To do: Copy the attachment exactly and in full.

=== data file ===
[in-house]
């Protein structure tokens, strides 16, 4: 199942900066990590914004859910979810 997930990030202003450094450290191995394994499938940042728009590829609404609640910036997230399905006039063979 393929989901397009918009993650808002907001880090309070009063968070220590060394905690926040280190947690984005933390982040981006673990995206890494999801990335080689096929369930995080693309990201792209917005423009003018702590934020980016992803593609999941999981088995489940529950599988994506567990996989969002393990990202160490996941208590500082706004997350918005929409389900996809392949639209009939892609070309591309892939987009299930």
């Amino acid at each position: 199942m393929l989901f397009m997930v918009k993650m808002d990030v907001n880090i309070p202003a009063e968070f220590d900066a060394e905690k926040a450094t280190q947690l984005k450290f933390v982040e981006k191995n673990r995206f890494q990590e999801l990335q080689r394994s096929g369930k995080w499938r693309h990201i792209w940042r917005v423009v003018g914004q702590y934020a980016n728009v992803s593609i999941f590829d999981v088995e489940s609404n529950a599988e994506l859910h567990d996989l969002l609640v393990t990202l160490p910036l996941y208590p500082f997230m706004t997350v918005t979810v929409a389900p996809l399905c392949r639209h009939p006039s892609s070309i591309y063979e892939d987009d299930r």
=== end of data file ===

[in-house]
């Protein structure tokens, strides 16, 4: 199942900066990590914004859910979810 997930990030202003450094450290191995394994499938940042728009590829609404609640910036997230399905006039063979 393929989901397009918009993650808002907001880090309070009063968070220590060394905690926040280190947690984005933390982040981006673990995206890494999801990335080689096929369930995080693309990201792209917005423009003018702590934020980016992803593609999941999981088995489940529950599988994506567990996989969002393990990202160490996941208590500082706004997350918005929409389900996809392949639209009939892609070309591309892939987009299930």
């Amino acid at each position: 199942m393929l989901f397009m997930v918009k993650m808002d990030v907001n880090i309070p202003a009063e968070f220590d900066a060394e905690k926040a450094t280190q947690l984005k450290f933390v982040e981006k191995n673990r995206f890494q990590e999801l990335q080689r394994s096929g369930k995080w499938r693309h990201i792209w940042r917005v423009v003018g914004q702590y934020a980016n728009v992803s593609i999941f590829d999981v088995e489940s609404n529950a599988e994506l859910h567990d996989l969002l609640v393990t990202l160490p910036l996941y208590p500082f997230m706004t997350v918005t979810v929409a389900p996809l399905c392949r639209h009939p006039s892609s070309i591309y063979e892939d987009d299930r």